Streetfest hosts the newest form of mobile vendor
The Downtown Davenport Partnership is a huge fan of incorporating the newest and best forms of salesmanship at the annual Street Fest. For years, Street Fest has hosted traveling vendors who spend their summers jumping from festival to festival, and most recently, we made the push to bring in the latest trend, food trucks. But now there is a new kid on the block, Thirteen West Trolley. The nine-ton mobile gift shop is changing the vendor sales game in the Quad Cities, so we made sure it was parked on 2nd St for the biggest party of the year!
We sat down with Haley Bunting, the owner of Thirteen West Trolley, to chat about her business model, coming home to the QC, and what it’s like driving a giant store on wheels.
First off, why a trolley?
I was living in Denver and they were using old UPS trucks as their boutiques. I loved the concept that you could travel to people; you could travel to big street fests, but have it put away on your own time. When I was in them I felt very claustrophobic though, and the light made it hard to see the products, because most of them didn’t have lighting or electricity. When I was on vacation in Charleston, on a trolley, I was kind of like “Wow! It is super bright in here. You can see out the windows.” That’s where the idea came from. It is so neat if you were able to go these big events and still be able to see outside and not feel trapped in this tiny area.
How did you decide on your product?
I have always just loved little gift shops. I have a very modern bohemian and very eclectic style, so I wanted a hodgepodge of different things. There was no way to do that without doing a little bit of everything. I did decide on baby, a little bit of clothing, stationery and papers, jewelry, women’s gift, and a little bit of home goods, just because there are such fun products available. Those groups make the best gifts when you’re looking for house warming gifts or bridal gifts or birthday gifts. It’s also easier to find small makers who produce those types of items. I love the idea of having different sections. You can make a full gift box of just bath items or a full box of just baby items and it makes gift giving super easy when it can all be done in one spot.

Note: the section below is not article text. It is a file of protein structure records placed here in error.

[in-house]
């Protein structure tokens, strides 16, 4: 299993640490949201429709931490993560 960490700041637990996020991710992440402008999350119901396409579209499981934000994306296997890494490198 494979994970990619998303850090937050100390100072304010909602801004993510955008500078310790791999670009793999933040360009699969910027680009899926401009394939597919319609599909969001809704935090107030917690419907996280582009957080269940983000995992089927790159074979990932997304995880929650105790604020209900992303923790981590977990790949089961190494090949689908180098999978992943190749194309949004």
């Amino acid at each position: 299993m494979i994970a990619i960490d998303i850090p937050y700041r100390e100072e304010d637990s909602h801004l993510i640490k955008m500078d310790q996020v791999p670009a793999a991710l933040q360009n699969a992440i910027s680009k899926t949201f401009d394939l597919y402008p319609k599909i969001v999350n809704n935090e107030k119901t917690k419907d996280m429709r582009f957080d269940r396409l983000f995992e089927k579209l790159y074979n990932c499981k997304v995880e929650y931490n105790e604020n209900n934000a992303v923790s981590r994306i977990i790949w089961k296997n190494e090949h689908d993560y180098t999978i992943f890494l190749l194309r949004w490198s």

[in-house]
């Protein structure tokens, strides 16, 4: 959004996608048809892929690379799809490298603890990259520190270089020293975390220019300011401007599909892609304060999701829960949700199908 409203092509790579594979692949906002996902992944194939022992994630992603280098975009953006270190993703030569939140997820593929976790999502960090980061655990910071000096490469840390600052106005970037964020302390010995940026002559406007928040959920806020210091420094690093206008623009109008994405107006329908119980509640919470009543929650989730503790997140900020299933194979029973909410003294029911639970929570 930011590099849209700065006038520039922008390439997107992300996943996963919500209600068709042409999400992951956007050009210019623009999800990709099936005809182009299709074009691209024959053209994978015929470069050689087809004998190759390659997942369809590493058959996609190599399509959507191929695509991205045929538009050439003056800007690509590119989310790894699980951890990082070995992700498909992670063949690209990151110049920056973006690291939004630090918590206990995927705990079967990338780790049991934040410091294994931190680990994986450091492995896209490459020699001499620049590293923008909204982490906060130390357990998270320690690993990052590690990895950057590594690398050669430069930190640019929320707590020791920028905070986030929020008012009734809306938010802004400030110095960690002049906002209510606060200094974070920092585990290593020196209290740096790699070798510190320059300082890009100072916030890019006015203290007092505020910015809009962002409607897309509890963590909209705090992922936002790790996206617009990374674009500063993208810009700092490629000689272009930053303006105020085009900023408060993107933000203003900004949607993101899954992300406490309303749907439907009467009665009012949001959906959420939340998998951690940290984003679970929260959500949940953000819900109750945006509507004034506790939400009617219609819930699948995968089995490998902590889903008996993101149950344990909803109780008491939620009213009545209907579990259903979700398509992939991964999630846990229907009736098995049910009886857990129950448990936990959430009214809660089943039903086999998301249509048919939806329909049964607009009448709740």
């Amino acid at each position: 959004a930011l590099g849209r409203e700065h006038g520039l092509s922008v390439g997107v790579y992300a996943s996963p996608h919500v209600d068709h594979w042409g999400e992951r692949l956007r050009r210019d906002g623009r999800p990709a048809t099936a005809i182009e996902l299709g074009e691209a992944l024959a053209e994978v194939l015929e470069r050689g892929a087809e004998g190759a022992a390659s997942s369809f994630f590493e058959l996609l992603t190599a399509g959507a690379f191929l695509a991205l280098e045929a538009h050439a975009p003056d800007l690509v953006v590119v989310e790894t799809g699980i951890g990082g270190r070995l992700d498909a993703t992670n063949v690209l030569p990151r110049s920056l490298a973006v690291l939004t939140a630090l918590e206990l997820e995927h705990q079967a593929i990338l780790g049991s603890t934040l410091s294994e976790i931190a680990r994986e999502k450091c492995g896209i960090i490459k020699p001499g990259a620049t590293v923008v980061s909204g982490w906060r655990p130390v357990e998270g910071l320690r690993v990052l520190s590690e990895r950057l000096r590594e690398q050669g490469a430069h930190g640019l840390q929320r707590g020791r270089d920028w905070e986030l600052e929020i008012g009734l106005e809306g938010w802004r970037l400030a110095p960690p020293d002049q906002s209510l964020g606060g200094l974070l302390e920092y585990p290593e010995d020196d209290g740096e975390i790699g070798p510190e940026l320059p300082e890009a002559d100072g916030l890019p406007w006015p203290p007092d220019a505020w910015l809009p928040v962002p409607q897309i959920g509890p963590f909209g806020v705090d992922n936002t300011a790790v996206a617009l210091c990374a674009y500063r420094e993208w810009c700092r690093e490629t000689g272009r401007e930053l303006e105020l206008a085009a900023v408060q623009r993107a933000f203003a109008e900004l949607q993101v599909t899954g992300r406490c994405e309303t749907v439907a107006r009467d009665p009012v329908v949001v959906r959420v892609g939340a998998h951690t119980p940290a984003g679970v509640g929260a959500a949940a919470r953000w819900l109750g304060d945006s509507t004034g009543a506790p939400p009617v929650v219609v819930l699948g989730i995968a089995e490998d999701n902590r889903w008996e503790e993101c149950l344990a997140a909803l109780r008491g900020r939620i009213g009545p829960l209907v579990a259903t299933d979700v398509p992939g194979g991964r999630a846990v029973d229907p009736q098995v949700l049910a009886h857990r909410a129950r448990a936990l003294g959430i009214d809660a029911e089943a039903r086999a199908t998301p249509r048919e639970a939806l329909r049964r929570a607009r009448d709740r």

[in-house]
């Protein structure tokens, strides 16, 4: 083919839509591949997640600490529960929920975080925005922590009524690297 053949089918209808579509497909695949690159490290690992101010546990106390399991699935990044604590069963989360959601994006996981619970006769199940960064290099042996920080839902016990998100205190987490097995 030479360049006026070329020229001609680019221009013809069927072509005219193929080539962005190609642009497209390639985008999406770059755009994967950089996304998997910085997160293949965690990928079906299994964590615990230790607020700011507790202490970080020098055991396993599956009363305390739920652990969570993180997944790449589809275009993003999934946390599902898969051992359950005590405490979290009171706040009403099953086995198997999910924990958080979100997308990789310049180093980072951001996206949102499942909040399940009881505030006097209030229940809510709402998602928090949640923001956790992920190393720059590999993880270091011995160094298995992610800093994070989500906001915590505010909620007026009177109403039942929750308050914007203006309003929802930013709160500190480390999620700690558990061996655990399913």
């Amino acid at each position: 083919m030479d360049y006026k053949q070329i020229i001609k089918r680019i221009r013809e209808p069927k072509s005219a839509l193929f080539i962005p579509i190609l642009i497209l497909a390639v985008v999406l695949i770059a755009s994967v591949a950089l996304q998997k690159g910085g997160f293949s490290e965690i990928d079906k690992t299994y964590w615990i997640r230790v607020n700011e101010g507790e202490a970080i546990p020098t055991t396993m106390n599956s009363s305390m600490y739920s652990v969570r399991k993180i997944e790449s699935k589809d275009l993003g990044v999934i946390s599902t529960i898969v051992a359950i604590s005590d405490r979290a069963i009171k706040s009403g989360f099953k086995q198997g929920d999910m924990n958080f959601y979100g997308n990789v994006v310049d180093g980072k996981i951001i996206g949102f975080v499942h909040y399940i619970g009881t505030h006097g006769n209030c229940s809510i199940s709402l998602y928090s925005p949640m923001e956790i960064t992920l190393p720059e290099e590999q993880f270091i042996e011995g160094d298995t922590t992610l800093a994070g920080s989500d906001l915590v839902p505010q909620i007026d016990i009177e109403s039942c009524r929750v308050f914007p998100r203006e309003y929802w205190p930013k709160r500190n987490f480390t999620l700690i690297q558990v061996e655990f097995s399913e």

What companies do you go through to order your product?
After college it was my dream to have a gift shop. I didn’t think I would be 28 and have a gift shop though; I thought I was going to be 45-50 with a gift shop. After college, when I would go to street fests, or flea markets or what not, I’d grab the business cards from makers that I loved. Whether it be from jewelry or stationery or flour sack towels or baby clothes, I’d grab their business card. So when this idea exploded in my head, I had 200 business cards that I had saved in an old cigar box and I started going through them, sending them emails, “Do you still make this product? I contacted all of those people and only 25% of them were still in business. Some had blown up and gotten too big to respond, so I had to go through their websites. I also use a lot of Etsy wholesale. I love the backside of it because you get to see so much that’s not on the front, and you get to talk to those makers directly. You can be like “Is there another color available? Or a different scent? Or a different fabric?” They’ll actually work on it for you. For example I saw a follower on Instagram who made pillows with the outline of Iowa on them and I shot her an email and asked “Do you still make these?” I already have them in, and I sent her that about week ago. It’s just easier to work with small makers. I am fascinated by peoples craft and wanted to give them the opportunity to sell their stuff. Small makers! I LOVE THEM!